Voters’ Guide 2006: State House District 117

Vote or Quit Bitchin’ 2006
Local election coverage

State House candidate Anne Haskell. (photo/courtesy Haskell; her opponents did not provide campaign photos)
State House candidate Anne Haskell. (photo/courtesy Haskell; her opponents did not provide campaign photos)

Voters’ Guide: State House District 117 
Haskell and Safarik tangle over Brannigan’s seat

By Chris Busby and Erik Eisele

John Safarik may be glad to know this reporter (Bollard editor Chris Busby) is inclined to vote for him this fall. However, any gladness Safarik feels may be tempered by the fact I live and vote in the West End, District 118, not Safarik’s district, 117 (out Stroudwater and Rosemont way).

Sorry, John.

Safarik gets editorial kudos for realizing the creation of invisible “drug-free safe zones” around parks and playgrounds won’t advance the cause of the nation’s War on Drugs. It’s also just about the only subject where Safarik, a Green Independent, differs from Democratic candidate Anne Haskell.

(There’s a Republican on the ballot as well, David Pelletier, but he’s not really campaigning and never responded to our request for an interview.)

Haskell and Safarik are vying for the House seat held so long by Rep. Joe Brannigan that his buns are embronzed upon it. (Brannigan and his buns are running for a state Senate seat this year.) Safarik challenged Brannigan two years ago and, frankly, got his ass handed to him, garnering less than a third of the Democratic incumbent’s votes.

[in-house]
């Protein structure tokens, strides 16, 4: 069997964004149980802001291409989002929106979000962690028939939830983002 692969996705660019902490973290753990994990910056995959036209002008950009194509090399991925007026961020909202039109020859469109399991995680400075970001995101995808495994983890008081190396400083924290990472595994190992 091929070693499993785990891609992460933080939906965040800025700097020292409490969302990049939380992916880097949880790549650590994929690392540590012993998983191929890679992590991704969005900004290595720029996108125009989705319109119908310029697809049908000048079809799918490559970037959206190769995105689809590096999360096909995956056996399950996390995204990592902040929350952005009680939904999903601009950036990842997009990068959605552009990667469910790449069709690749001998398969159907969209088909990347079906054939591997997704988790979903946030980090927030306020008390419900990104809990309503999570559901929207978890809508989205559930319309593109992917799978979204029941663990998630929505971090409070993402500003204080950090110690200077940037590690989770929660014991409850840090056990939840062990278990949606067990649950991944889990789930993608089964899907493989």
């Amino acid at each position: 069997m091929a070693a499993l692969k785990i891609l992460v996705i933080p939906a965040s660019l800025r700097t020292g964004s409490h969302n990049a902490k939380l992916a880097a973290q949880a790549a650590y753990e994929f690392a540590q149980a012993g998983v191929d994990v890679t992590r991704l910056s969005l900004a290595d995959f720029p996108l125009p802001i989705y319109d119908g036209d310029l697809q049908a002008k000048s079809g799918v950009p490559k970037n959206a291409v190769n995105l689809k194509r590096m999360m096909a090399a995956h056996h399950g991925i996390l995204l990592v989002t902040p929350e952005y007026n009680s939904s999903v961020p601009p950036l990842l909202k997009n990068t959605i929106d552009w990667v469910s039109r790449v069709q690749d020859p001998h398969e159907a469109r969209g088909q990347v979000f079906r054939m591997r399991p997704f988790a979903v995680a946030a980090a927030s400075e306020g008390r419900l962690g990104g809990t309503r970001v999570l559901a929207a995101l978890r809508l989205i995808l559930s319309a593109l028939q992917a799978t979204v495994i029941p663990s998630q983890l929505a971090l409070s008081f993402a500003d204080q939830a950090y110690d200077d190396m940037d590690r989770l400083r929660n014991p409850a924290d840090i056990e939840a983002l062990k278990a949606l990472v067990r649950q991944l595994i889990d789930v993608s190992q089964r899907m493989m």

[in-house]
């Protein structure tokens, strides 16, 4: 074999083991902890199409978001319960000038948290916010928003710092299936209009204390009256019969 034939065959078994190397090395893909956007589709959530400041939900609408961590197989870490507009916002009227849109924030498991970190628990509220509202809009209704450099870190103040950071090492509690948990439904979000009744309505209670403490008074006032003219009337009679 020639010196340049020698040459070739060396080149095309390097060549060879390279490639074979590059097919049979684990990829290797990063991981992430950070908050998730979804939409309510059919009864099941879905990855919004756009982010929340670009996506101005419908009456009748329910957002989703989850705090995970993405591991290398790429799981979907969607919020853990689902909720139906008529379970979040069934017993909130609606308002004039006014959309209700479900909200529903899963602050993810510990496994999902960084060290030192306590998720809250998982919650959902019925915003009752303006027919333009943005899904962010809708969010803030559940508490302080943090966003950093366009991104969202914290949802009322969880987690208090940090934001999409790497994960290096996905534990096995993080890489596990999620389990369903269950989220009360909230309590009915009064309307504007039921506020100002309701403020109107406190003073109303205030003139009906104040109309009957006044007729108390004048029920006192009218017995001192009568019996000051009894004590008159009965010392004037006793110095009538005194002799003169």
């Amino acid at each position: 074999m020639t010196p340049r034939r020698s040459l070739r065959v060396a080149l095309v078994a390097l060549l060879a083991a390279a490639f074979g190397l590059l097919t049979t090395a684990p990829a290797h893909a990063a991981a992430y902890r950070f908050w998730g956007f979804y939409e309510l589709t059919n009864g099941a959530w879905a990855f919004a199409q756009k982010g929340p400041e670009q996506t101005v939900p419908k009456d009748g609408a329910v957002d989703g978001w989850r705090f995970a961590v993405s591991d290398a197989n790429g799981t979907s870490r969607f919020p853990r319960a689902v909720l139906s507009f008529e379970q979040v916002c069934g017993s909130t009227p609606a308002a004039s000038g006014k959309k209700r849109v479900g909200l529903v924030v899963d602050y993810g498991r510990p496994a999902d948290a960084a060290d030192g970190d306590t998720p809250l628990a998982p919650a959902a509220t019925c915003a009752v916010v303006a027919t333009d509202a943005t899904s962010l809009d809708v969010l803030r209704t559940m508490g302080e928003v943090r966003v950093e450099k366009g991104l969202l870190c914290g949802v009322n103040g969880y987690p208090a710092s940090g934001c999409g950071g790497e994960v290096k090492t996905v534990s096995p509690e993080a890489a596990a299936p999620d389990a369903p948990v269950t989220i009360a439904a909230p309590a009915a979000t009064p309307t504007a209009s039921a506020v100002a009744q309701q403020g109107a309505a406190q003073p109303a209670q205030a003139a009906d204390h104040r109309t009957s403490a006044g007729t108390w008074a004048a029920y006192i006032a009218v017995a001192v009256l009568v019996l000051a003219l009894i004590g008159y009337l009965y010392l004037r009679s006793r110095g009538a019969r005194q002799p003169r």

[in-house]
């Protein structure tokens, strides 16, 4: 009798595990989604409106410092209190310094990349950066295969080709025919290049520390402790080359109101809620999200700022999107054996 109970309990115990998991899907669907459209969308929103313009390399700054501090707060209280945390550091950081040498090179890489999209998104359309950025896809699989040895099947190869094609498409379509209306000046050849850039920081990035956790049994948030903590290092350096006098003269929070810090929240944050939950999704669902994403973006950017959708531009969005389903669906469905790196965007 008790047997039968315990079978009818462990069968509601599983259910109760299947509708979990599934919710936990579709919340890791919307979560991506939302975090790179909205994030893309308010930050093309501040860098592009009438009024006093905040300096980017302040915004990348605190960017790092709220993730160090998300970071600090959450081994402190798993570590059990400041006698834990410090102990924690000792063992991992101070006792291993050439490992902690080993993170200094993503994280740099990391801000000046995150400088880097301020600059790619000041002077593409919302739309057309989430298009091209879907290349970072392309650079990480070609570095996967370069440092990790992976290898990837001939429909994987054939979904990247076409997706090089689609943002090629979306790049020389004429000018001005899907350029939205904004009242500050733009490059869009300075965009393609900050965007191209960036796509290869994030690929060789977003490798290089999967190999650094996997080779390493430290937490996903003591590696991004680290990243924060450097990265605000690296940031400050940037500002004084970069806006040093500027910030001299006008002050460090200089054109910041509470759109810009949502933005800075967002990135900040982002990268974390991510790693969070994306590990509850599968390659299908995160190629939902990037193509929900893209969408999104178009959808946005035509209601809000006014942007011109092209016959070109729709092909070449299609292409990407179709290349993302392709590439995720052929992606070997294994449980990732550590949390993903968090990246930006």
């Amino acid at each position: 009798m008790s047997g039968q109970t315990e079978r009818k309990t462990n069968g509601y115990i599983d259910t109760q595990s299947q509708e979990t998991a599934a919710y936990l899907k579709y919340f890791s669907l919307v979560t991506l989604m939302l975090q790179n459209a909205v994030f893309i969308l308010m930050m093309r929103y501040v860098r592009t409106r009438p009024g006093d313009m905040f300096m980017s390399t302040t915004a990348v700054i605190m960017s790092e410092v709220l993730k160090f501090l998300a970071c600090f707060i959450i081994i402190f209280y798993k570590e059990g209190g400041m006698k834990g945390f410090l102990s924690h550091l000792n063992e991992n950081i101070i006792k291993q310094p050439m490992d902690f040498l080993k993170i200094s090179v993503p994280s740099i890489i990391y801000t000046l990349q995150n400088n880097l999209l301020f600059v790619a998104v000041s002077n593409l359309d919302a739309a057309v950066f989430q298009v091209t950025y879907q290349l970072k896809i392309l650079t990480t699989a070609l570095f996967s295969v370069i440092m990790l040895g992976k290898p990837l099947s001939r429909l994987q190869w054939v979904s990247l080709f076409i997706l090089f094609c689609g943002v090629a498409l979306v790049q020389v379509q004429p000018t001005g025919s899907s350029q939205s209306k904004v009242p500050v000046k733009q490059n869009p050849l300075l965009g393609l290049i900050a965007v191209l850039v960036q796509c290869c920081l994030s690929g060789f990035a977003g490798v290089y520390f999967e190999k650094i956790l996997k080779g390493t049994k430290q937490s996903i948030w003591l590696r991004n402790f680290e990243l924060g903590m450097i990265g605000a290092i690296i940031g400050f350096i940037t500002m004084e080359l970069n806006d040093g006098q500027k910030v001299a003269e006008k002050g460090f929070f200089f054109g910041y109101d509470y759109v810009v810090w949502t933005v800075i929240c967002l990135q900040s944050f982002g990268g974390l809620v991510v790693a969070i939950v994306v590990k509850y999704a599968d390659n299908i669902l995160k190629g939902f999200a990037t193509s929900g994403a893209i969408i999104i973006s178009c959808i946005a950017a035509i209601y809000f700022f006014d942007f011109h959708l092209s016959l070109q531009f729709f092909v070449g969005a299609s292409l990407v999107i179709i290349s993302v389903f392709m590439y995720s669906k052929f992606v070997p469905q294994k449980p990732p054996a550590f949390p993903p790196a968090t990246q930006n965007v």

Haskell won’t be much easier to beat. Formerly of Gorham, where she served three terms in the House and over a dozen years on the Town Council, Haskell has the political experience Safarik, a retired educator, lacks. Safarik also lacks the boost Green candidates get from voters in districts on the peninsula, though the Greening of the local electorate shows signs of creeping over I-295.

Haskell, 63, and Safarik, 69, both oppose TABOR, further restrictions on access to abortion, the death penalty and expansion of gambling in Maine. They support Dirigo Health, equal rights for gay and lesbian couples, and a local-option sales tax for cities like Portland. 

Safarik supports a ban on assault weapons, while Haskell would restrict and monitor their sale. Asked if Peaks Island should be allowed to secede, Haskell said “probably,” Safarik said “yes.” Neither has any bright ideas to help keep the groundfishing industry alive in Maine.

So though we’re not making formal endorsements in state House races this year,The Bollard tips its hat to Safarik here, knowing this tip will have no actual impact on the race. Then again, who’s to say a Press Herald endorsement is worth the pulp it’s printed on? (Haskell got the daily’s nod.)

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